Photograph by Jasper Grijpink
Regards Sur L’Infini was recorded by soprano, Katharine Dain, and pianist, Sam Armstrong, during the first lockdown of this year and is a remarkable tribute to Claude Debussy and Olivier Messiaen. In many respects this musical project is a quite a feat for Dain. Both Debussy’s and Messiaen’s vocal work is demanding of singers; for sopranos, the notes are stratospherically high and the musical landscape adventurous, one which requires great vocal dexterity. Dain’s operatic training prepared her well for these challenges.
Debussy’s Proses Lyriques (1892-3) is an early, highly personal song collection of Debussy’s and it was the one and only time he wrote the libretto for his music. Produced before Suite Bergamasque and opera Pelléas et Mélisande, the songs already bear the hallmarks of his impressionistic style, made up of exotic melodies, exploratory apeggios, chords and special pianistic effects all of which Sam Armstrong carries off seamlessly.
De Fleurs/Flowers, is the most dramatic of Debussy’s songs. He wrote the prose under the influence of his symbolist friend, the poet Paul Verlaine, following a disappointment in love. Flowers fester in ‘sorrow’s hothouse’, evil tendrils strangle the lover’s heart. Dain’s beautifully modulated lower notes rise and swell in waves and spill over into an infinite ocean of regret. Very Wagneresque and quite gorgeous. Other songs such as De Soir/Evening and De Grève/Seashore are vibrant tableaux of French city life and nature. I loved the optimistic, very modern-sounding final piano bars of De Grève/Sea shore.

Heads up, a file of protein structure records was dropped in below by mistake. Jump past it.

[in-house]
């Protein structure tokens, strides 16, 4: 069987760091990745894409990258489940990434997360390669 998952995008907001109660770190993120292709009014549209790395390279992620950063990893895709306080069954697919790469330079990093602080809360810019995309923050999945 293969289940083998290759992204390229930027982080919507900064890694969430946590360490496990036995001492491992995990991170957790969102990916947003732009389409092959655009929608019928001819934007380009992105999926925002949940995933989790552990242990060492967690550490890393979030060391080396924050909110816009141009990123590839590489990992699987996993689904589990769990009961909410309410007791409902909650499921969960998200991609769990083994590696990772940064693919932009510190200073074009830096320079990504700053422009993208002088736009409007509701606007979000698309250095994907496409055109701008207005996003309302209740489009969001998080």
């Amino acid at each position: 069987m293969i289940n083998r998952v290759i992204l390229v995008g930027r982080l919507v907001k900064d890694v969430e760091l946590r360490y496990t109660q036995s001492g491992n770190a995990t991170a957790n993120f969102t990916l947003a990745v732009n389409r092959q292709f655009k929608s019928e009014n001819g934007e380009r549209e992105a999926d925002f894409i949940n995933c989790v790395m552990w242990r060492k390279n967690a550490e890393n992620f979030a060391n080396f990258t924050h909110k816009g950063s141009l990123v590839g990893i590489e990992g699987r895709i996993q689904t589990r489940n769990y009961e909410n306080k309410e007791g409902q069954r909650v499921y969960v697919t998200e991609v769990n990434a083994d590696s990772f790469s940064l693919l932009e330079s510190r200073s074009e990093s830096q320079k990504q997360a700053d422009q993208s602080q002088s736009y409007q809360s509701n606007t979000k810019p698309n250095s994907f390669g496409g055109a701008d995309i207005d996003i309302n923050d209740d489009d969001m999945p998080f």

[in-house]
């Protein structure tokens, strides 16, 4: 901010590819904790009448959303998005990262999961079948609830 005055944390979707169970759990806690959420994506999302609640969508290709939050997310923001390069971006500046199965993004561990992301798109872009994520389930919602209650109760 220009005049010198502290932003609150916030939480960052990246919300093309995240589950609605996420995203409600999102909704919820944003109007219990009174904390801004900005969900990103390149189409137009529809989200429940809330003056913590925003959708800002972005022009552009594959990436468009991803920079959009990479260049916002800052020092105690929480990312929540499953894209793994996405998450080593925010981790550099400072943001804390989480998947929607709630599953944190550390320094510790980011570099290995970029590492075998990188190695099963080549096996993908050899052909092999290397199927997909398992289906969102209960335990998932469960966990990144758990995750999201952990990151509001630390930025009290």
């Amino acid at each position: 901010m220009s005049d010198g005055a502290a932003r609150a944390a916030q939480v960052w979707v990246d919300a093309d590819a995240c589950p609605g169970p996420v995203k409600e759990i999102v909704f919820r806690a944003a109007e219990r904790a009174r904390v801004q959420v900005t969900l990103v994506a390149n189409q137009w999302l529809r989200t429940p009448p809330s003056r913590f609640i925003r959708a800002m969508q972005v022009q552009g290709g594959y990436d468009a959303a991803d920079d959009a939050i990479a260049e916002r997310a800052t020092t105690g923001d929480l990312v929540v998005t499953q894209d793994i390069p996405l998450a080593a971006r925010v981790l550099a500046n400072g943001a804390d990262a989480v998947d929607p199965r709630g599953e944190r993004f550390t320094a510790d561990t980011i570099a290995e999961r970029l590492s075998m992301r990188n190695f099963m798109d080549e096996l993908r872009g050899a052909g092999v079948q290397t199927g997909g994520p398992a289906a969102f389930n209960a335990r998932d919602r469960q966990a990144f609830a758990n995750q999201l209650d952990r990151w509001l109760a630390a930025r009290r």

Messiaen was a great admirer of Debussy throughout his life but also highly original in his own right. In December 2019 I was lucky enough to see pianist, Ian Pace, perform Messiaen’s remarkable oeuvre, Vingt Regards Sur l’Enfant Jésus, at the City of London performance space. I was bowled over by the two-hour, twenty-piece suite for solo piano, dedicated to the infant Jesus and though I am not a church goer I was converted to Messiaen forever more.
I was intrigued by the idea of vocals with Messiaen and a little concerned that they would detract from the music, which has a vocabulary of its own. But as with Debussy, the libretto for Poèmes pour Mi is written by Messiaen himself and this is a good thing, as it reveals Messiaen’s passion, not only for his wife, Claire Debos, but for his God (He was a fervent Catholic). With Messiaen, human love and Divine love are inextricably bound. Far from being pretentious, the songs are tender, imaginative, artistic, complex and true.
With Action de Grâces/Giving of Thanks, I was transported back to that original piano performance of Vingt Regards. Written around the time of the liberation of France, in 1944, Vingt Regards was produced years after Poèmes for Mi (1937). Thus, what we are listening to on this recording, is a foretaste of Messiaen’s celebrated piano work. What really makes Action de Grâces and other Messiaen songs exceptional, is not only their originality and beauty, but Dain’s vocal interpretation. I can only liken her to a high priestess in Action de Grâces, where her soprano line soars over the bell-like sounds produced from Armstrong’s piano keys. Her Alleluia, repeated over and over at the end of the work, is rapturous and mesmeric. Listening to it, I felt I had gone to heaven and back!
The album includes other moving compositions by Claire Delbos, Henri Dutilleux and the contemporary composer Kaija Saariaho (b. 1952) which tie-in neatly with the Debussy- Messiaen ethos and musical style. I thought it brave however, and at first, disorientating, to commence the album with Saariaho’s haunting Quatre Instants, but it works!
This is a fine, cohesive work of art. A feast for Debussy – Messiaen enthusiasts and a great introduction to a soprano with an extraordinary voice.
Katharine Dain and Sam Armstrong’s new disc of French songs – Regards sur l’Infini – is out on 27th November on 7 Mountain Records: https://lnk.to/KatharineDainRegardsSurLInfini.